Dear Campus Community,
The challenges of this generation will be to understand our collective power and the responsibility to move our society towards justice and peace. Each generation is faced with decisions that will have implications for the next. Those who have walked before us have passed down the opportunity to use the power we hold in our actions, voices and votes. Our spring and summer have exemplified the racial and social injustices that have also been passed down with the state-sanctioned lynchings in our Black community, specifically Breonna Taylor, George Floyd, Ahmaud Arbery, and most recently Walter Wallace, Jr.; the politicization of COVID-19 that continues to exacerbate and expose the social inequities in our society; policies impacting our international student community; and attempts to limit and constrain Title IX and social justice education. Beyond these actions, the summer has also provided us with more insight into the policies and politics impacting our right to vote. As many of us have voted early, absentee, or plan to participate in person at the polls tomorrow, we must acknowledge the history of exclusion in these polling spaces and continued systemic segregation of participation in our democracy.
Our right to participate in this democracy with our vote has a long history. Many have sacrificed, fought and died for our right not only to vote but also be fully counted and represented at the ballot box. Our democracy relies on participation, not partial, but collective participation by all members of our society. Our elders understood the power of our voices through elections because we understand as a community the power of the collective. Participation has not been equally afforded to all – some are on the journey to citizenship, some are residents without all the rights of citizenship, but regardless of your status, we are all a part of this society. Our collective voices also represent those of us who are unable to participate because of the institutional and systemic racism that has created barriers and disenfranchised members of our community, preventing their voices from being a part of our society.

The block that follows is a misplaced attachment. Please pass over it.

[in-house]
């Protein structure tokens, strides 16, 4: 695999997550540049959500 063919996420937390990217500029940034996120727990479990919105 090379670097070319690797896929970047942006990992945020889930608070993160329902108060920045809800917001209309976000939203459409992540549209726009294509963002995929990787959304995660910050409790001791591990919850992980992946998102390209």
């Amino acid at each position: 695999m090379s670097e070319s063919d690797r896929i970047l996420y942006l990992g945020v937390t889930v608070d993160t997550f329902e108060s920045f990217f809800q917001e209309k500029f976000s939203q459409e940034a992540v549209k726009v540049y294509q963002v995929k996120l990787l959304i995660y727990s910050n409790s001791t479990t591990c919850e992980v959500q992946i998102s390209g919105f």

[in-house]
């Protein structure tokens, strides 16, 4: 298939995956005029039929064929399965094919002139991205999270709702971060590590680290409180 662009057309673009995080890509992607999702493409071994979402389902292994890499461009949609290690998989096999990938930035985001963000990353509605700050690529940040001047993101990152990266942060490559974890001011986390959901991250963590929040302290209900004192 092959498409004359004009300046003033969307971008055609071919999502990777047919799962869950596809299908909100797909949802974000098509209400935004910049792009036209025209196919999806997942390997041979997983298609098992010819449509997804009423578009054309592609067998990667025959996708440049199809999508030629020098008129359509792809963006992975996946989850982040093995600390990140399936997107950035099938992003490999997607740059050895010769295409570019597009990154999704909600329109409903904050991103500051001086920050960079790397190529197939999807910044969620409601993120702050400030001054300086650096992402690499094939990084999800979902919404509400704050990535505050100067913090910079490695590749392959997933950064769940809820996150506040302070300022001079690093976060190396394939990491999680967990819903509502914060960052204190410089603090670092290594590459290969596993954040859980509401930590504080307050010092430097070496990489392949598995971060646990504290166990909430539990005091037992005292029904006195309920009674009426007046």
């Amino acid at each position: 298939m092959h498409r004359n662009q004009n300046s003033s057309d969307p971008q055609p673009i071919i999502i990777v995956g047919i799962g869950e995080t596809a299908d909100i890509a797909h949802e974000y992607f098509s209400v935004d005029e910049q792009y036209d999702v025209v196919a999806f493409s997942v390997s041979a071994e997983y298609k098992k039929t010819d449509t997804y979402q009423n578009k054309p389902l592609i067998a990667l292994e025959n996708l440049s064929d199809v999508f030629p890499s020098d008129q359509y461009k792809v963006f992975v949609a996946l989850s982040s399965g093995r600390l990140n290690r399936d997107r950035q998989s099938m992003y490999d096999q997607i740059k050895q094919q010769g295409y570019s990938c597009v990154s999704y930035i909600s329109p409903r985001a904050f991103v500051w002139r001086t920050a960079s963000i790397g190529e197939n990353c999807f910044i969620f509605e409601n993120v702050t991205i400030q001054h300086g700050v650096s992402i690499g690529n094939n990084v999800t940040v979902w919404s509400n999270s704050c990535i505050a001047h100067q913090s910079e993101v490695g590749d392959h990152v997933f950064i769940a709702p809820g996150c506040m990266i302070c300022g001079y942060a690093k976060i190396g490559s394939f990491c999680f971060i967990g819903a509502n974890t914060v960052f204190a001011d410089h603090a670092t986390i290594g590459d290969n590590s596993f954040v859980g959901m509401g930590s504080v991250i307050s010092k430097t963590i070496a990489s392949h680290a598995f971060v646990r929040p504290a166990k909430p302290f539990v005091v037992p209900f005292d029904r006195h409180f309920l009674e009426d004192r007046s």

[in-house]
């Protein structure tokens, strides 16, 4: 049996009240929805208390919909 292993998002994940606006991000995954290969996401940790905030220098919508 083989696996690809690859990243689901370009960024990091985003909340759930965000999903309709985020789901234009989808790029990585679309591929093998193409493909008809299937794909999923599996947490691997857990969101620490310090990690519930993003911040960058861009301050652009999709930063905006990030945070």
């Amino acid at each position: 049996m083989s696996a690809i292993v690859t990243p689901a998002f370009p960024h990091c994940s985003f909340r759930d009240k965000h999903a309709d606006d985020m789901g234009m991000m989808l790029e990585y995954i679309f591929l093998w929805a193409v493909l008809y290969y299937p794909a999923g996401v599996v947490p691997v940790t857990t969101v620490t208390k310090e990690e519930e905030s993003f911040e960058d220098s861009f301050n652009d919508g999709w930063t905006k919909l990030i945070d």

“When I liberate myself, I liberate others. If you don’t speak out ain’t nobody going to speak out for you.” – Fannie Lou Hammer
Regardless of your position, remember that your vote means something and your voice matters, because your choices and decisions impact all of us, not just some of us. Your voice sends a message that we will not stand for systemic racism and sexism. Choosing not to vote is still a choice, but one where your voice is absent. Whether you can or cannot vote, I encourage you to engage with the election and embrace the opportunity given to you by our elders, your power of voice.
Your vote is your voice! Your actions are your voice!
Mark Kamimura-Jiménez, Ph.D.